Is scarless healing and body part regeneration a possibility for humans? A study published in Nature this month headed by developmental biologist, Ashley Siefert from University of Florida in Gainesville has scientists pondering that question. Apparently there are two species of African spiny mouse have the ability to do what no other mammal has been known to duplicate – entirely regenerating their own damaged tissue.
The mice have skin that is brittle and easily torn, which must be a defense mechanism to help them escape predators. Most animals, humans included, grow scar tissue when their skin is damaged or injured, much to the disappointment of plastic surgeons and their patients. The African spiny mice were shown to not only regrow their own skin, but also sweat glands, fur and cartilage. This is the first time that trait has been found in mammals, although it is not uncommon in insects, reptiles and amphibians.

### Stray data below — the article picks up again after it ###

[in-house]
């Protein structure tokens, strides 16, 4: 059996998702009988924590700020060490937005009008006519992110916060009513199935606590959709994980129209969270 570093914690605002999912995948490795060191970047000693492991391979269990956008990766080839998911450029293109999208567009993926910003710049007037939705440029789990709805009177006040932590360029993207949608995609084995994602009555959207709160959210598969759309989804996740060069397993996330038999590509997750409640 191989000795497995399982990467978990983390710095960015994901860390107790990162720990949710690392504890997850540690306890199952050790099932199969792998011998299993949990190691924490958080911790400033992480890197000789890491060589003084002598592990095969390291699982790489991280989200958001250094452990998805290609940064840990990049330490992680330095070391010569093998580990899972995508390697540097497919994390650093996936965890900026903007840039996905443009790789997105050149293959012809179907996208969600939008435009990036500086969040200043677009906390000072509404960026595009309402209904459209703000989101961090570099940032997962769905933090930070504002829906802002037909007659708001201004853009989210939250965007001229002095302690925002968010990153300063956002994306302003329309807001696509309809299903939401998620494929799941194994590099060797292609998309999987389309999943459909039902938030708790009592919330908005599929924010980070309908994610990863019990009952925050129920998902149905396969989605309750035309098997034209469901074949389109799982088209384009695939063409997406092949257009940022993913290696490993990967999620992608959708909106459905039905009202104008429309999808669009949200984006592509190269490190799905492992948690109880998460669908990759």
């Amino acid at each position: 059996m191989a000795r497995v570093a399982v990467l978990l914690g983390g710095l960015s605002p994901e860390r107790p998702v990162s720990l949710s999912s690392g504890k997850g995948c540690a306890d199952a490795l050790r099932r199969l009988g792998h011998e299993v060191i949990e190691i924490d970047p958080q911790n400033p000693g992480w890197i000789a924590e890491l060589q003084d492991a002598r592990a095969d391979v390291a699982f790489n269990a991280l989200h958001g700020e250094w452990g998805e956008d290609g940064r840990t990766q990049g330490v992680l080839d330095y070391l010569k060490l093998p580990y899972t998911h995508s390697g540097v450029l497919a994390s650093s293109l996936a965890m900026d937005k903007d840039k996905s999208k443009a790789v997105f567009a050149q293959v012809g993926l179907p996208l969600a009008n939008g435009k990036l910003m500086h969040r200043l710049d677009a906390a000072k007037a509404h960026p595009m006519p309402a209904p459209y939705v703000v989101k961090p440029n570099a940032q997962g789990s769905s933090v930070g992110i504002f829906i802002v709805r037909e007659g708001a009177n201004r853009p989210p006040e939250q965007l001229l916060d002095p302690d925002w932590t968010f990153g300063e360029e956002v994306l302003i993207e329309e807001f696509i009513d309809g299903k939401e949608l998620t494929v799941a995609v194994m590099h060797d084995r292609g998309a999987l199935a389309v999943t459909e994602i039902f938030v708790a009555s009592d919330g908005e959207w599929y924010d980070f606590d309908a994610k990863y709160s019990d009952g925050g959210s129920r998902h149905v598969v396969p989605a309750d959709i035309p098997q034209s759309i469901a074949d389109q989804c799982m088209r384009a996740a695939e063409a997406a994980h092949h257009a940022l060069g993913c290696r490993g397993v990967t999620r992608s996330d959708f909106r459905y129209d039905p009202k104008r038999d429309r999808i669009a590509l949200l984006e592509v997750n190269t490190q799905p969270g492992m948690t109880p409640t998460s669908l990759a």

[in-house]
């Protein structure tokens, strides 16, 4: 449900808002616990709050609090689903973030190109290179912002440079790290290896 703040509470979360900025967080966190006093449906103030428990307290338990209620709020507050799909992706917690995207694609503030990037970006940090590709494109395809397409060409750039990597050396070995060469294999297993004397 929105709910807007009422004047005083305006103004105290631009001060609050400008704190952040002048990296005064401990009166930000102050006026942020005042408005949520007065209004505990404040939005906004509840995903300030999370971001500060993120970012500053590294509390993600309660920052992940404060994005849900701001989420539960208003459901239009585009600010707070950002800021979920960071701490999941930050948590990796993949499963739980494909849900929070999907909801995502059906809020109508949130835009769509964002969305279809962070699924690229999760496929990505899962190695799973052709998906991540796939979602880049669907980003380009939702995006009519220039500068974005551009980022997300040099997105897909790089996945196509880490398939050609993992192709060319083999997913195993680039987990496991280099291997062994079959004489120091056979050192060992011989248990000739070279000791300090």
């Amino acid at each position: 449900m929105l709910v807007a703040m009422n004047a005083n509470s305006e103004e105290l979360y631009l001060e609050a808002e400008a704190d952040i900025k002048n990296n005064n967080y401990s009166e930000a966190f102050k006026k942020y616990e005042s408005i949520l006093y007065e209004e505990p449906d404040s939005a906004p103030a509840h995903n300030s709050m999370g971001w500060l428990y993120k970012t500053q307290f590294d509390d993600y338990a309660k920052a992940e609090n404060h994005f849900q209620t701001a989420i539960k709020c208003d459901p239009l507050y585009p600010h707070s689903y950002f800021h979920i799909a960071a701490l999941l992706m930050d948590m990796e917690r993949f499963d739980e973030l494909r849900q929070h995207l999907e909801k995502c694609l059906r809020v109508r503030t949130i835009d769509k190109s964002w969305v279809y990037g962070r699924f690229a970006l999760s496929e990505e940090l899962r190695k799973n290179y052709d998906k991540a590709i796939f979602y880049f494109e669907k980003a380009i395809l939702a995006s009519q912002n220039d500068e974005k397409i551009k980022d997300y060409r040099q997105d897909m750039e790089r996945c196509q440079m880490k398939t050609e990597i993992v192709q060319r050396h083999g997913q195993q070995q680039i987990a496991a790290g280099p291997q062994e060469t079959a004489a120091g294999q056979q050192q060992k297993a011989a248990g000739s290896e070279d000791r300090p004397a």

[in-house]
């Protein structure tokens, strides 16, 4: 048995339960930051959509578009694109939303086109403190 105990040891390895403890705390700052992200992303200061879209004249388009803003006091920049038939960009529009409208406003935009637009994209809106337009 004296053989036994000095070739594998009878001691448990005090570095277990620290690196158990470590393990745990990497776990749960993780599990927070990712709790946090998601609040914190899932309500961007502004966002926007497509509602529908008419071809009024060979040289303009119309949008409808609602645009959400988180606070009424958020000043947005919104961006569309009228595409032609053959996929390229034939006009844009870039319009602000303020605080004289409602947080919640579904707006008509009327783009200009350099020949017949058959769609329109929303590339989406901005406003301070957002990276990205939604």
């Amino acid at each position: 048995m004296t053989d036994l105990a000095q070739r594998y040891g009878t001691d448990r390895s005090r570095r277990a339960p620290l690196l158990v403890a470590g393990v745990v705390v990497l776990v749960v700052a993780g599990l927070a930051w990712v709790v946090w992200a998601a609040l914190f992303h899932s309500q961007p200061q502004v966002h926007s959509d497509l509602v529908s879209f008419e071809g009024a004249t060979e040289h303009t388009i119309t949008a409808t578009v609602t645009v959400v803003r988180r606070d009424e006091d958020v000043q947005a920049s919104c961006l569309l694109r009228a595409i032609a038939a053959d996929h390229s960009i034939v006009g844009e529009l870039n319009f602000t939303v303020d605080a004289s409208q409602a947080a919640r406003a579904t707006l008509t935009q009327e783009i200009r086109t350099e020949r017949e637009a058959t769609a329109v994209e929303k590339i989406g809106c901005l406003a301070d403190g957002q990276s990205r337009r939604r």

The researchers are now looking for clues in terms of molecular mechanisms and genetics circuits that might help lead to the regeneration process. Regenerative medicine has already made great advances in the past few years with stem-cell-seeded organs grown in the laboratory. It’s going to be exciting to see how learning more about how these processes are triggered can benefit wound healing, help plastic surgery patients heal without scars, and people to live longer, healthier lives.
If you are interested in learning more about plastic surgery and how to minimize scars following surgery, please contact Dr. Steven L. Ringler for a personal, private consultation.